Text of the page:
by Alexandra Richmond - 69 Reviews - 27 List
As far as virile, potent cocktails go, the martini is hard to beat. Its contents are simple: liquor, chilled, gin or vodka with a hint of vermouth or dressed up with a twist or an olive. But to Austin's creative mixologists, the drink can be limiting. Bartenders here are bursting to concoct fresh new flavor combinations that deliver the kick that only chilled liquor can. These are martinis that James Bond would cock an eyebrow at, and not the green-apple-flavored-tinis that already enjoyed their moment of popularity. Behold the new martini.
Updated: November 16, 2009
This old-school bar, tucked away in a classic building with historic importance in Austin (LBJ had offices here), has a martini menu so impressive that it should pop the monocles of even the most highbrow cocktail-sipper. Locally made Tito's vodka and house signature jalapeno-stuffed olives make up the Austinite martini. The Brown Bar martini is made with Smirnoff vanilla vodka, Godiva liqueurs, white creme de cacao and an arty swirl of chocolate syrup--yum. Even more awesome is ladies' night (Wednesdays), during which specialty martinis drop to $5.
To some, the Mexican martini is simply a margarita made dirty by adding olives. But Austinites know it is more than that, and that Trudy's is home to a potent one. Tequila, Cointreau, sprite, orange and lime juices are combined and shaken briskly with ice, then the bartender adds several stuffed green olives. The whole shebang is poured into a glass rimmed with salt, and the patron is given the remainder in a silver cocktail shaker. Many people enjoy this without olives, making the martini element only suggested. But the martini kick is there. The bartenders will only serve two of these, no matter how politely a customer asks.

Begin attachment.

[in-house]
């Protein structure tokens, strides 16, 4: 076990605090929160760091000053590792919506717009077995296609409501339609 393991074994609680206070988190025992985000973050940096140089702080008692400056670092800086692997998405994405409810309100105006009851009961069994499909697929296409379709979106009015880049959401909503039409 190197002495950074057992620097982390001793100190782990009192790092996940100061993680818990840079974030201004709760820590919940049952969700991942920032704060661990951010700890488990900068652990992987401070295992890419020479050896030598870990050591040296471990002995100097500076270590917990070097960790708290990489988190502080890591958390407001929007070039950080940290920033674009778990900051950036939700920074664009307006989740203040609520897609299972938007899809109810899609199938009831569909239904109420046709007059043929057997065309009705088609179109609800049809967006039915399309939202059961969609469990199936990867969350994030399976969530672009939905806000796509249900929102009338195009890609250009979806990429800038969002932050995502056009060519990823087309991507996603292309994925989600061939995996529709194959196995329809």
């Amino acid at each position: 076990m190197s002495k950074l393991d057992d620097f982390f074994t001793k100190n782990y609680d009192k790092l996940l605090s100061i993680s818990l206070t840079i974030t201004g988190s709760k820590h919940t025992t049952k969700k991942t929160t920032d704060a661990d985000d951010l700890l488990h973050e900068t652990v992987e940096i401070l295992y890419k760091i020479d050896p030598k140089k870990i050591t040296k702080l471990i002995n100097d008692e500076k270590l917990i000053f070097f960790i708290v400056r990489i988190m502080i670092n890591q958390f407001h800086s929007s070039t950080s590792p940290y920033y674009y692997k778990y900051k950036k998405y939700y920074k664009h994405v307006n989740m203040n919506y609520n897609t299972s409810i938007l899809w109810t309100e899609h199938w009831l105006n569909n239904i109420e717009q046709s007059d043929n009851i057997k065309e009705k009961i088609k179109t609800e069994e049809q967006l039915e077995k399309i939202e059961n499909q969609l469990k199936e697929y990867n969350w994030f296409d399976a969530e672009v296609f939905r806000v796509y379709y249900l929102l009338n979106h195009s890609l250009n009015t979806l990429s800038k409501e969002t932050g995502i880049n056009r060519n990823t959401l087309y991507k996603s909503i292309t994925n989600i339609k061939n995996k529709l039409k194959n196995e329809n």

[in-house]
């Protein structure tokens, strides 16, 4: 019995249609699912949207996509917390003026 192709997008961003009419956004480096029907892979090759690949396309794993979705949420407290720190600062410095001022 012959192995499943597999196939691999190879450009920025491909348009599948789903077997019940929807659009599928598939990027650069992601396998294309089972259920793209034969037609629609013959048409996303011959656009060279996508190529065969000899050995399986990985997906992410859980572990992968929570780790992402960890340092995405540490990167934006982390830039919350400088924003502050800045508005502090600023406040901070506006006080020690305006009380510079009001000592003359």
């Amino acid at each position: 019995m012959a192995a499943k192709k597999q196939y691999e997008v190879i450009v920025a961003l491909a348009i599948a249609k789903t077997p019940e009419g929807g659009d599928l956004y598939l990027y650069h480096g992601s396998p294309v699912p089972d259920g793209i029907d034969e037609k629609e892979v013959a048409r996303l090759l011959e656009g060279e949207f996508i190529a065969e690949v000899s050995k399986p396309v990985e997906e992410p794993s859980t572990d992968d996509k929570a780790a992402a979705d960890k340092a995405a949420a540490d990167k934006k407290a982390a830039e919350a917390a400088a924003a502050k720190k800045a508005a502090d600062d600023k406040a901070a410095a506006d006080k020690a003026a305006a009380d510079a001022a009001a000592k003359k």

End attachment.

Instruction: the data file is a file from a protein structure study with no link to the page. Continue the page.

This place is home to the original Mexican martini--essentially a margarita with green olives--but the house has a secret ingredient or two which seems to be addictive. The drink has been winning awards for 20 years, and the Cedar Door original Mexican martini mix is sold by the bottle in house, online, or at liquor stores around town. So while the secret ingredient (or ingredients) isn't spelled out, it is widely available, and deeply loved.
This Red River watering hole shows its support of young, creative Austinites in its prices: Most well drinks are around $3.50, and pitchers of Lone Star can be had for under $10. Sophisticated and creative martinis are also available at affordable prices, too. A glance at the chalkboard with daily specials will reveal which infused vodkas are in house. From cucumber to pumpkin pie spice to cranberry, these doctored vodkas can be chilled, mixed and poured into something martini-esque and delicious.
This lovely, homey bar is a destination for many reasons: great coffee, iced or hot, and $2.50 "mystery beers" that are fun to drink. The bartenders reach into the cooler stuffed with international lagers and ales (most with a way higher alcoholic content than domestics), and present customers with their trophy. Also on a high shelf behind the bar are several glass vats of steeped vodka-- all made in-house, ranging from fruity to herbal. Try the lavender-infused vodka with a splash of ginger ale for a delicious, most unclassic martini that Martha Stewart might drink.